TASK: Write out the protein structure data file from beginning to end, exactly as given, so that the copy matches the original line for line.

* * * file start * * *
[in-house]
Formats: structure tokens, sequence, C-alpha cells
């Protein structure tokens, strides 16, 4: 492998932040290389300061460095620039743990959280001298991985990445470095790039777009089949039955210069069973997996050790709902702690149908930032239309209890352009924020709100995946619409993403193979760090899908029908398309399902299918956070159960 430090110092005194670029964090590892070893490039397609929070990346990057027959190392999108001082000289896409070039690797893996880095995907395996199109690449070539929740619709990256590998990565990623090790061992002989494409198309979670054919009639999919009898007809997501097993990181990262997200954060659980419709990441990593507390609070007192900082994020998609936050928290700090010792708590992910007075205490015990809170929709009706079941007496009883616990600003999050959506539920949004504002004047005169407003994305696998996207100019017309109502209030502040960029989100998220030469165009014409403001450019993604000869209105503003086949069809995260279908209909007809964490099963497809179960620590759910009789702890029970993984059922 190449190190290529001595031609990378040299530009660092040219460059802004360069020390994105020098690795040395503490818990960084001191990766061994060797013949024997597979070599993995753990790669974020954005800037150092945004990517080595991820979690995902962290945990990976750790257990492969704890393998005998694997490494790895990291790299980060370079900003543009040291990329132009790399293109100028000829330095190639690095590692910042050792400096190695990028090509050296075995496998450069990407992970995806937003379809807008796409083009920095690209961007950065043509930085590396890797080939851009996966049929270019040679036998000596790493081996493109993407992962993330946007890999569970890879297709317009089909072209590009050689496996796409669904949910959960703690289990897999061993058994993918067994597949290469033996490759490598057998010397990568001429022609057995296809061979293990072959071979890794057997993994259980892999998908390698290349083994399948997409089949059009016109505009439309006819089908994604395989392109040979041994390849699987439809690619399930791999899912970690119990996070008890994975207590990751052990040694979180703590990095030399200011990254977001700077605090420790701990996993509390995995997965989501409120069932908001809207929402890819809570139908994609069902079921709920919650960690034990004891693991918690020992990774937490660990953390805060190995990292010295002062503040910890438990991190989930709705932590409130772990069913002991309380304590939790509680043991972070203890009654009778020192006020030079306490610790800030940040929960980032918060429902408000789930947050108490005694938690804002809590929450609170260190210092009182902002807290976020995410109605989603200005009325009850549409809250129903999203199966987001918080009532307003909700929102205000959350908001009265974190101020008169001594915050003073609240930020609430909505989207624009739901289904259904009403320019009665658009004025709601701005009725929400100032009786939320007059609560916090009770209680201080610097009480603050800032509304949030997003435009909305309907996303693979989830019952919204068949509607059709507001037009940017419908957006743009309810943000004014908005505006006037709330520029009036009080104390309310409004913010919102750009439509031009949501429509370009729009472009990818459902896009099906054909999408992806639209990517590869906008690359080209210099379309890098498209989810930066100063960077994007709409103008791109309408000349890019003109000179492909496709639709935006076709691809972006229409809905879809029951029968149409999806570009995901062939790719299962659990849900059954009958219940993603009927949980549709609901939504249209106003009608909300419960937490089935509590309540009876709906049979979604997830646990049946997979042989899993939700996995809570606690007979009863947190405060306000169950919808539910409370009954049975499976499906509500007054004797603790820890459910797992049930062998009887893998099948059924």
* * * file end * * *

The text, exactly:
[in-house]
Formats: structure tokens, sequence, C-alpha cells
């Protein structure tokens, strides 16, 4: 492998932040290389300061460095620039743990959280001298991985990445470095790039777009089949039955210069069973997996050790709902702690149908930032239309209890352009924020709100995946619409993403193979760090899908029908398309399902299918956070159960 430090110092005194670029964090590892070893490039397609929070990346990057027959190392999108001082000289896409070039690797893996880095995907395996199109690449070539929740619709990256590998990565990623090790061992002989494409198309979670054919009639999919009898007809997501097993990181990262997200954060659980419709990441990593507390609070007192900082994020998609936050928290700090010792708590992910007075205490015990809170929709009706079941007496009883616990600003999050959506539920949004504002004047005169407003994305696998996207100019017309109502209030502040960029989100998220030469165009014409403001450019993604000869209105503003086949069809995260279908209909007809964490099963497809179960620590759910009789702890029970993984059922 190449190190290529001595031609990378040299530009660092040219460059802004360069020390994105020098690795040395503490818990960084001191990766061994060797013949024997597979070599993995753990790669974020954005800037150092945004990517080595991820979690995902962290945990990976750790257990492969704890393998005998694997490494790895990291790299980060370079900003543009040291990329132009790399293109100028000829330095190639690095590692910042050792400096190695990028090509050296075995496998450069990407992970995806937003379809807008796409083009920095690209961007950065043509930085590396890797080939851009996966049929270019040679036998000596790493081996493109993407992962993330946007890999569970890879297709317009089909072209590009050689496996796409669904949910959960703690289990897999061993058994993918067994597949290469033996490759490598057998010397990568001429022609057995296809061979293990072959071979890794057997993994259980892999998908390698290349083994399948997409089949059009016109505009439309006819089908994604395989392109040979041994390849699987439809690619399930791999899912970690119990996070008890994975207590990751052990040694979180703590990095030399200011990254977001700077605090420790701990996993509390995995997965989501409120069932908001809207929402890819809570139908994609069902079921709920919650960690034990004891693991918690020992990774937490660990953390805060190995990292010295002062503040910890438990991190989930709705932590409130772990069913002991309380304590939790509680043991972070203890009654009778020192006020030079306490610790800030940040929960980032918060429902408000789930947050108490005694938690804002809590929450609170260190210092009182902002807290976020995410109605989603200005009325009850549409809250129903999203199966987001918080009532307003909700929102205000959350908001009265974190101020008169001594915050003073609240930020609430909505989207624009739901289904259904009403320019009665658009004025709601701005009725929400100032009786939320007059609560916090009770209680201080610097009480603050800032509304949030997003435009909305309907996303693979989830019952919204068949509607059709507001037009940017419908957006743009309810943000004014908005505006006037709330520029009036009080104390309310409004913010919102750009439509031009949501429509370009729009472009990818459902896009099906054909999408992806639209990517590869906008690359080209210099379309890098498209989810930066100063960077994007709409103008791109309408000349890019003109000179492909496709639709935006076709691809972006229409809905879809029951029968149409999806570009995901062939790719299962659990849900059954009958219940993603009927949980549709609901939504249209106003009608909300419960937490089935509590309540009876709906049979979604997830646990049946997979042989899993939700996995809570606690007979009863947190405060306000169950919808539910409370009954049975499976499906509500007054004797603790820890459910797992049930062998009887893998099948059924």